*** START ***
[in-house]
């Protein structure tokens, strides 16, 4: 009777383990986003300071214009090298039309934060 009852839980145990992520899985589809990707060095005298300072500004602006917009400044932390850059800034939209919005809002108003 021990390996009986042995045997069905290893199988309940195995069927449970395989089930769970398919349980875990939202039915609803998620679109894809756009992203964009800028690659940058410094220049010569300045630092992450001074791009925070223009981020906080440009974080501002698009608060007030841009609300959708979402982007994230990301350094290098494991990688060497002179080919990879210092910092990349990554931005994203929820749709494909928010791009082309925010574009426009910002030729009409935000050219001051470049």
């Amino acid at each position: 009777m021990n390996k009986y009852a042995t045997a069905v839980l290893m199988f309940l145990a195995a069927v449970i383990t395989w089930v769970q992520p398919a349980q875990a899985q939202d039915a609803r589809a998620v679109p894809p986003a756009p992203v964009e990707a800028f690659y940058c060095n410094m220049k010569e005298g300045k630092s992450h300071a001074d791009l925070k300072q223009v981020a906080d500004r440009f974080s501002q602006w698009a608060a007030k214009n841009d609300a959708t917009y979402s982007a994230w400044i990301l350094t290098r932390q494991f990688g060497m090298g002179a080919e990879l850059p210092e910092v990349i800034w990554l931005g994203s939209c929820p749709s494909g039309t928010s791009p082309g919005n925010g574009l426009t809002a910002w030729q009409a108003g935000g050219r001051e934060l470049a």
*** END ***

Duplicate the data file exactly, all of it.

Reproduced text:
[in-house]
């Protein structure tokens, strides 16, 4: 009777383990986003300071214009090298039309934060 009852839980145990992520899985589809990707060095005298300072500004602006917009400044932390850059800034939209919005809002108003 021990390996009986042995045997069905290893199988309940195995069927449970395989089930769970398919349980875990939202039915609803998620679109894809756009992203964009800028690659940058410094220049010569300045630092992450001074791009925070223009981020906080440009974080501002698009608060007030841009609300959708979402982007994230990301350094290098494991990688060497002179080919990879210092910092990349990554931005994203929820749709494909928010791009082309925010574009426009910002030729009409935000050219001051470049």
């Amino acid at each position: 009777m021990n390996k009986y009852a042995t045997a069905v839980l290893m199988f309940l145990a195995a069927v449970i383990t395989w089930v769970q992520p398919a349980q875990a899985q939202d039915a609803r589809a998620v679109p894809p986003a756009p992203v964009e990707a800028f690659y940058c060095n410094m220049k010569e005298g300045k630092s992450h300071a001074d791009l925070k300072q223009v981020a906080d500004r440009f974080s501002q602006w698009a608060a007030k214009n841009d609300a959708t917009y979402s982007a994230w400044i990301l350094t290098r932390q494991f990688g060497m090298g002179a080919e990879l850059p210092e910092v990349i800034w990554l931005g994203s939209c929820p749709s494909g039309t928010s791009p082309g919005n925010g574009l426009t809002a910002w030729q009409a108003g935000g050219r001051e934060l470049a």